Sunday, October 09, 2005

according to The Writer's Almanac ... It's the anniversary of the first English Luddite riots against the introduction of machinery for spinning cotton in Manchester, England on this day in 1779.

Thomas Pynchon: Is It OK to Be a Luddite?

posted at 10:46 AM

There is no need for a scholarly concordance or an interpretive apparatus to figure out what Vonnegut means. He is happy to tell you so himself, with reference to such unimpeachable and equally plainspoken exemplars as Abraham Lincoln, Eugene V. Debs, Mark Twain and Jesus Christ.

posted at 10:25 AM

 

Saturday, October 08, 2005

Nurture your felt love for nature. Never deny it. That love is the eons, the purifying intelligence, beauty and diversity of nature sustaining us in its perfection. Our disconnection from this love and its advice produces our hurt, greed and destructiveness. We must reconnect and restore its peaceful voice in our thoughts, soul and surroundings.

posted at 7:40 PM

Enclosure, suddenly, is a personal matter: you have been shrink-wrapped in your own skin and you can't get out. That's when the blameless horizon, that wood, those hills, begin to hurt.

posted at 7:39 PM

 

Friday, October 07, 2005

Louisiana Ecological Harm Called Unprecedented

posted at 2:39 PM

seniors are searching for poems ... a poem ... for the second quarter project ... i brought over a mess of my books ... put two on each desk ... and said ... read ... seek ... find ... and here they are in silence ... broken only by low volume joshua redman quartet ... poring over my raggedy tomes

posted at 11:54 AM

 

Thursday, October 06, 2005

August Wilson's Operatic Sweep Added Nobility to Already-Noble Lives - New York Times

posted at 12:58 PM

THE CHATELAINE'S BLURB PROJECT

posted at 12:46 PM

 

Wednesday, October 05, 2005

Over the years, the first Wal-Mart was replaced by a larger Wal-Mart that was replaced by an even larger Wal-Mart. Each new store was built in a different place, leaving behind a 'big box' that sat empty for a long time.

posted at 12:00 PM

just arrived ... neil young's prairie wind ... in a smashed up plastic case ... literally crumbled to pieces in my hands ... despite amazon's hyper-packaging ... along with a disk by bright eyes picked up on a whim after seeing a performance on austin city limits ... seemed worthy of an acquisition ... we'll see ...

my voice is slowly coming back ... the occasional cough and sniffle ... still taking lots of drugs ... off to dental adventure after school

posted at 11:57 AM

Do something! ... go read the wendell berry poem featured today at The Writer's Almanac

posted at 11:51 AM

 

Tuesday, October 04, 2005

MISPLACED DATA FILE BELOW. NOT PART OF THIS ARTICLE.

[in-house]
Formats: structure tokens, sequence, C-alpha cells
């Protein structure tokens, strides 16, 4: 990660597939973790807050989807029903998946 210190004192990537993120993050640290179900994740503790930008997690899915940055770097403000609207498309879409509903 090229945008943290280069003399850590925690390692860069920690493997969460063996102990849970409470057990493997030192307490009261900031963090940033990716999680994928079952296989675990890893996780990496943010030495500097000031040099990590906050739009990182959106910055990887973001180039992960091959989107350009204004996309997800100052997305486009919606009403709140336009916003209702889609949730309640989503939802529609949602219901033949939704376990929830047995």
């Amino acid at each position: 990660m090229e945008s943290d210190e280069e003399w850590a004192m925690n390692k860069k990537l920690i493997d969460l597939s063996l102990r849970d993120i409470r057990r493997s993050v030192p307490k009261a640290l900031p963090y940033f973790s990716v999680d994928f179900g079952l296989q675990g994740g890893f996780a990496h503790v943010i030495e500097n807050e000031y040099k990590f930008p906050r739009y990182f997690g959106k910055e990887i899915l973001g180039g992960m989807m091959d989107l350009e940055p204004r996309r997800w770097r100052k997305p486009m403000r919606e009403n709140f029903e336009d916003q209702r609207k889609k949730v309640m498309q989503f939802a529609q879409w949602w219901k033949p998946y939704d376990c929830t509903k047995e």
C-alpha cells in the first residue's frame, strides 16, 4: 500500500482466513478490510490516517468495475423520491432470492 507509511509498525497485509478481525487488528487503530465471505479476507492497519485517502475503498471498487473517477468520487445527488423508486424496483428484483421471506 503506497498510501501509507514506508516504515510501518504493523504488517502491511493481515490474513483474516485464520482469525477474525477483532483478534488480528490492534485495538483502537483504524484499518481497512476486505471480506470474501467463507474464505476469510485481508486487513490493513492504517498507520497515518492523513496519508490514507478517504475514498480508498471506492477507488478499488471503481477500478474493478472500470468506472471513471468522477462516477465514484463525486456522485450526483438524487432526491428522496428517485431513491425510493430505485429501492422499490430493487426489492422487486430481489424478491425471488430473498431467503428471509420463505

from thomas merton ...

People seem to think that it is in some way a proof that no merciful God exists, if we have so many wars. On the contrary consider how in spite of centuries of sin and greed and lust and cruelty and hatred and avarice and oppression and injustice, spawned and bred by the free wills of men, the human race can still recover, each time, and can still produce men and women who overcome evil with good, hatred with love, greed with charity, lust and cruelty with sanctity. How could all this be possible without the merciful love of God, pouring out His grace upon us? Can there be any doubt where wars come from and where peace comes from, when the children of this world, excluding God from their peace conferences, only manage to bring about greater and greater wars the more they talk about peace?

posted at 12:54 PM

Philosophy Timeline

posted at 12:21 PM

 

Monday, October 03, 2005

read more Eeksy-Peeksy ... you won't regret it

posted at 10:16 PM

VONNEGUT·COM -- The Official Website of Kurt Vonnegut

posted at 2:29 PM

In a democratic society, where every individual opinion counts, [literature's] incomparable ability to instruct, to make alternatives intellectually and emotionally clear, to spotlight falsehood, insincerity, and foolishness-[literature's] incomparable ability, that is, to make us understand-ought to be a force bringing people together, breaking down the barriers of prejudice and ignorance, and holding up ideals worth pursuing. Literature in America does fulfill these obligations.

posted at 2:18 PM

lots of fun today trying to run class with the tiniest scraps of voice ... right now sophs are in groups dealing with romantic poems & preparing a performance ... this morning i tried to get seniors to carry the weight of the roundtable discussion ... with varying success ... are they really that dependent on my voice? do i really talk that much? i needs to teach them better to be more active ...

posted at 1:26 PM

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